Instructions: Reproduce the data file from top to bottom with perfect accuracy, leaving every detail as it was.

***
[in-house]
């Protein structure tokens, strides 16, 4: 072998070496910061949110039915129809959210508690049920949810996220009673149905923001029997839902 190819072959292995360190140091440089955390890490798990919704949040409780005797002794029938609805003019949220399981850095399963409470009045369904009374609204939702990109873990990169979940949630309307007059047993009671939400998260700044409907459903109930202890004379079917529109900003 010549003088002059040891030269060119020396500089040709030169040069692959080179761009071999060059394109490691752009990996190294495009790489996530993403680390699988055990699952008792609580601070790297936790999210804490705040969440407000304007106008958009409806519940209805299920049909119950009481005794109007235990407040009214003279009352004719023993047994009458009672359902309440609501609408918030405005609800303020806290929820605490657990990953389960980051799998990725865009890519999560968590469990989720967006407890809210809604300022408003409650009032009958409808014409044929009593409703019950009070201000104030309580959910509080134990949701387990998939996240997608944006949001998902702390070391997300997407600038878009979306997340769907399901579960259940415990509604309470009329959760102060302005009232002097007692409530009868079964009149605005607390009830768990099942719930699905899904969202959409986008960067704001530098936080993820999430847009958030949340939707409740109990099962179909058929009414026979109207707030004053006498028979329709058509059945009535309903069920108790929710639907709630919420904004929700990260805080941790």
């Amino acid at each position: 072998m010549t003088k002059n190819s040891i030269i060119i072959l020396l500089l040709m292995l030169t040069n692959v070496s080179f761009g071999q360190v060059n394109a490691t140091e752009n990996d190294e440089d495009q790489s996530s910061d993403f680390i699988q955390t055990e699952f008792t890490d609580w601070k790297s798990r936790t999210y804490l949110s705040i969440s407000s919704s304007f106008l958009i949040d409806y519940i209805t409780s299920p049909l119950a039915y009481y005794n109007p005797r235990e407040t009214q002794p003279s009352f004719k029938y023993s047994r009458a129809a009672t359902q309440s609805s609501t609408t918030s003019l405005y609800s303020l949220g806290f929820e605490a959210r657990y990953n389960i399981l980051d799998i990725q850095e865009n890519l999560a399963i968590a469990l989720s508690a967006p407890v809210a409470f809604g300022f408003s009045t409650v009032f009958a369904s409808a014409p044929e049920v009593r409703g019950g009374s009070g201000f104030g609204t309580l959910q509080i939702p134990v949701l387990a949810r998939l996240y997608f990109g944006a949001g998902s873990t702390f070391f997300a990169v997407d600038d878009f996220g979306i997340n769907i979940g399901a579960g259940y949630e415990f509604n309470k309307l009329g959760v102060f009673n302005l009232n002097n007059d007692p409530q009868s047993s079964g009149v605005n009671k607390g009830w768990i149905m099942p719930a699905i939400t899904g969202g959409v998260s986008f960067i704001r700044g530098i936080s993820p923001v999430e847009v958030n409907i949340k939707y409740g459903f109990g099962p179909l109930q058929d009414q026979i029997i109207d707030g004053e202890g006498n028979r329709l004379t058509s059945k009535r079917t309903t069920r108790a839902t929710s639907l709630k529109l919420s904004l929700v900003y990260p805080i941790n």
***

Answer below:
[in-house]
């Protein structure tokens, strides 16, 4: 072998070496910061949110039915129809959210508690049920949810996220009673149905923001029997839902 190819072959292995360190140091440089955390890490798990919704949040409780005797002794029938609805003019949220399981850095399963409470009045369904009374609204939702990109873990990169979940949630309307007059047993009671939400998260700044409907459903109930202890004379079917529109900003 010549003088002059040891030269060119020396500089040709030169040069692959080179761009071999060059394109490691752009990996190294495009790489996530993403680390699988055990699952008792609580601070790297936790999210804490705040969440407000304007106008958009409806519940209805299920049909119950009481005794109007235990407040009214003279009352004719023993047994009458009672359902309440609501609408918030405005609800303020806290929820605490657990990953389960980051799998990725865009890519999560968590469990989720967006407890809210809604300022408003409650009032009958409808014409044929009593409703019950009070201000104030309580959910509080134990949701387990998939996240997608944006949001998902702390070391997300997407600038878009979306997340769907399901579960259940415990509604309470009329959760102060302005009232002097007692409530009868079964009149605005607390009830768990099942719930699905899904969202959409986008960067704001530098936080993820999430847009958030949340939707409740109990099962179909058929009414026979109207707030004053006498028979329709058509059945009535309903069920108790929710639907709630919420904004929700990260805080941790």
């Amino acid at each position: 072998m010549t003088k002059n190819s040891i030269i060119i072959l020396l500089l040709m292995l030169t040069n692959v070496s080179f761009g071999q360190v060059n394109a490691t140091e752009n990996d190294e440089d495009q790489s996530s910061d993403f680390i699988q955390t055990e699952f008792t890490d609580w601070k790297s798990r936790t999210y804490l949110s705040i969440s407000s919704s304007f106008l958009i949040d409806y519940i209805t409780s299920p049909l119950a039915y009481y005794n109007p005797r235990e407040t009214q002794p003279s009352f004719k029938y023993s047994r009458a129809a009672t359902q309440s609805s609501t609408t918030s003019l405005y609800s303020l949220g806290f929820e605490a959210r657990y990953n389960i399981l980051d799998i990725q850095e865009n890519l999560a399963i968590a469990l989720s508690a967006p407890v809210a409470f809604g300022f408003s009045t409650v009032f009958a369904s409808a014409p044929e049920v009593r409703g019950g009374s009070g201000f104030g609204t309580l959910q509080i939702p134990v949701l387990a949810r998939l996240y997608f990109g944006a949001g998902s873990t702390f070391f997300a990169v997407d600038d878009f996220g979306i997340n769907i979940g399901a579960g259940y949630e415990f509604n309470k309307l009329g959760v102060f009673n302005l009232n002097n007059d007692p409530q009868s047993s079964g009149v605005n009671k607390g009830w768990i149905m099942p719930a699905i939400t899904g969202g959409v998260s986008f960067i704001r700044g530098i936080s993820p923001v999430e847009v958030n409907i949340k939707y409740g459903f109990g099962p179909l109930q058929d009414q026979i029997i109207d707030g004053e202890g006498n028979r329709l004379t058509s059945k009535r079917t309903t069920r108790a839902t929710s639907l709630k529109l919420s904004l929700v900003y990260p805080i941790n």